Airini became interested in the book-length poetic sequence after writing a long poem about the anarchist Neil Roberts.
PhD awarded 2016
Airini became interested in the book-length poetic sequence after writing a long poem about the anarchist Neil Roberts, who blew himself up outside the Whanganui police computer in 1982. The experience of writing this poem led her to consider the challenges involved in composing a long poem or poem sequence, including the degree to which a text is narrative, the uses of verse forms, and the ways in which historical and/or political material can be presented. Airini's PhD project was designed with the further exploration of these issues in mind.
Airini's creative project was a three-part sequence of poems drawing on histories of the Whanganui river region, with a focus on social and environmental issues, particularly the impact of Pākehā colonisation. The three sections corresponded to the catchment area, main body and mouth of the river, employing variable approaches to chronology and narrative coherence.
The critical component was titled 'Narrativity and Segmentivity in Contemporary Australian and New Zealand long poems and poem sequences'. Case studies of book-length poems by six writers working during the period 1990-2010 explored the question: what possibilities are offered by verse form, that distinguish poetry from other narrative media? Specifically, the thesis considered how segmentive aspects of verse form, including sections within a book, poems within a sequence, line breaks, stanzas, and meter, affect the narrativity of a text - or the degree to which it is narrative. The notion of segmentivity as poetry's underlying characteristic was developed by Rachel Blau du Plessis in her 1995 essay 'Manifests'.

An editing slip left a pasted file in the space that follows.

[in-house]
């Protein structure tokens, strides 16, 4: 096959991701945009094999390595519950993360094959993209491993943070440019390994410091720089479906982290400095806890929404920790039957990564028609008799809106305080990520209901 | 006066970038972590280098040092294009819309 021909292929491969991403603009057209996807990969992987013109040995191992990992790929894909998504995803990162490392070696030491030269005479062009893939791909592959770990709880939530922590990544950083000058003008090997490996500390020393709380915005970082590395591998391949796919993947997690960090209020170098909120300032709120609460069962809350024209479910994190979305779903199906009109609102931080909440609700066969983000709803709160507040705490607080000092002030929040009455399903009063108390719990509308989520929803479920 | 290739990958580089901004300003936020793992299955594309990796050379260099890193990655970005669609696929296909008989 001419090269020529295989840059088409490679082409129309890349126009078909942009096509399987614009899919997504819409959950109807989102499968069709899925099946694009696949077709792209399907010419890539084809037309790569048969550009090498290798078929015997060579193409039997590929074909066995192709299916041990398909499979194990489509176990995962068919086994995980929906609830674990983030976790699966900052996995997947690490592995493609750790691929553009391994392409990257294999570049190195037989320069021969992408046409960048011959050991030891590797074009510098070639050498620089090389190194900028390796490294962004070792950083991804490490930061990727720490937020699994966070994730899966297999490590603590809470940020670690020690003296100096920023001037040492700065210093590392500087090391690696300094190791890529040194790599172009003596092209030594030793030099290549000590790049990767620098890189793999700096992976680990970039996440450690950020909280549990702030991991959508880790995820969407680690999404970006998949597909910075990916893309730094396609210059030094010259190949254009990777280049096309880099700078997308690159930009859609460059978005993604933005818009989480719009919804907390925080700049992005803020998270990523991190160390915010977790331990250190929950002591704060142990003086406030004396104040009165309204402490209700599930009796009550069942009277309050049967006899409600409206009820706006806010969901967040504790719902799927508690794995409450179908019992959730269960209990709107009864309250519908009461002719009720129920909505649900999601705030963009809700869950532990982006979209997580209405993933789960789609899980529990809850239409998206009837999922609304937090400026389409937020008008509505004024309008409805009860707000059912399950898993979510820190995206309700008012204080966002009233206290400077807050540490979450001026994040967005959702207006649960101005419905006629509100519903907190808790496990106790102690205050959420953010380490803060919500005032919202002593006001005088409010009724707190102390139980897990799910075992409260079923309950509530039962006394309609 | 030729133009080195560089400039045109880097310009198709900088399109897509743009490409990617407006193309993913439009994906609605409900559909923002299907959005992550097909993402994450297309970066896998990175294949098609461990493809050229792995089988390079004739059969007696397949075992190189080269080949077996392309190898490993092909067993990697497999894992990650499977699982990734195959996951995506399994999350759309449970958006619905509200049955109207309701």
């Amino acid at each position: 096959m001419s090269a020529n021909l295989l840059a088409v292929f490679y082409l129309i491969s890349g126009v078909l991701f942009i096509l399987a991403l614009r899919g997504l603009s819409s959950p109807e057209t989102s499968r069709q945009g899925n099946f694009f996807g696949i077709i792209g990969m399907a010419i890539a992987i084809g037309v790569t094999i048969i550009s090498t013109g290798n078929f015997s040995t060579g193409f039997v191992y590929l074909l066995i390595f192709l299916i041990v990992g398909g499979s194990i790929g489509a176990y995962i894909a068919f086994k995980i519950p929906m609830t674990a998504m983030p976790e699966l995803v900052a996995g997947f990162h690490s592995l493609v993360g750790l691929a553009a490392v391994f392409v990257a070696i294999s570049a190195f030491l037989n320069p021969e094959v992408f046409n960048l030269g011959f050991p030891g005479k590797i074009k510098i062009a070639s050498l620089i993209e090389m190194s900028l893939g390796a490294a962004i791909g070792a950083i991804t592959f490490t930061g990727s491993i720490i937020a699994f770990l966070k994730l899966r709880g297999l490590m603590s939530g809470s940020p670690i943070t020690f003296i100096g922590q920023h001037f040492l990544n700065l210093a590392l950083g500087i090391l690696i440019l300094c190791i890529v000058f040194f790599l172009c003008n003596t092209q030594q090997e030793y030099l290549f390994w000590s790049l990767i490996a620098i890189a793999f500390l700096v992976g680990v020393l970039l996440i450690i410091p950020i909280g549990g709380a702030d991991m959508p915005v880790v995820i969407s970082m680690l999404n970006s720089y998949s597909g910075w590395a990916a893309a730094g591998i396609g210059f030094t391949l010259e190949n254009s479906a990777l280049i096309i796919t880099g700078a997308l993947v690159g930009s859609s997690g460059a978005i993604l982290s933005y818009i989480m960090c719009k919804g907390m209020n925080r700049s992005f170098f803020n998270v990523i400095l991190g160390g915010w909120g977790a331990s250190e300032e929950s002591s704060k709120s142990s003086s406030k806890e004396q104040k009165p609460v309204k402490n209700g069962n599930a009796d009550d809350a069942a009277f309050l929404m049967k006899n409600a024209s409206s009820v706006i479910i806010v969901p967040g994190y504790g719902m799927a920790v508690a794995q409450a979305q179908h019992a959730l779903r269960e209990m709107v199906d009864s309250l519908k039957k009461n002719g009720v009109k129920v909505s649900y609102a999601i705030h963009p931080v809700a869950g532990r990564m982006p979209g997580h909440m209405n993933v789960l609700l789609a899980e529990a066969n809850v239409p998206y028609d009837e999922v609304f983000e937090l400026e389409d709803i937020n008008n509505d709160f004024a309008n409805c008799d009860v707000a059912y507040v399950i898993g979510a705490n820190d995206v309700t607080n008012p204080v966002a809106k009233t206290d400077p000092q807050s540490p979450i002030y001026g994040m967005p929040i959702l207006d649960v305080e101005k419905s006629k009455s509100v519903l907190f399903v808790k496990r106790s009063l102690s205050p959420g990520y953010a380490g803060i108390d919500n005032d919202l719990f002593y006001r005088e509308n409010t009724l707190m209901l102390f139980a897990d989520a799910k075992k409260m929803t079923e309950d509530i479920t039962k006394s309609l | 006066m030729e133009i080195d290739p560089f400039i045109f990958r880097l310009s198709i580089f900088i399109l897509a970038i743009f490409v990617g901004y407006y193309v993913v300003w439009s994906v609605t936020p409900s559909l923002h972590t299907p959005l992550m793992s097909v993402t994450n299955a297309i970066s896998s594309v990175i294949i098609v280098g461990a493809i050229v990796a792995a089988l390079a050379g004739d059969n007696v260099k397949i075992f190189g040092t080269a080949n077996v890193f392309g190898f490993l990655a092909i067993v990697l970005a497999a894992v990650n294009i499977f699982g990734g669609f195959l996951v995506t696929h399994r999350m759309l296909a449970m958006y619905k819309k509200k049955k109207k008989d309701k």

Writing the two components concurrently led Airini to conclude that while segmentivity has no specific direct or inverse relationship to narrativity, the two variables may be employed in a multitude of ways, opening up a vast array of creative possibilities in the field of the long poem or poem sequence. She hopes to continue working in this form in various ways in the future.
Airini is the author of four collections of poetry: Secret Heart (2006), Western Line (2011), Dear Neil Roberts (2014), Flow: Whanganui River Poems (2017), and a collection of short fiction, Bug Week (2020), all published by Te Herenga Waka University Press. Her awards include the 2021 Jann Medlicott Acorn Prize for Bug Week, the 2007 NZSA Jessie Mackay award for best first book of poetry for Secret Heart, and first place in the 2016 Landfall Essay competition. Airini's creative and critical work has been published in a range of journals in Aotearoa and internationally.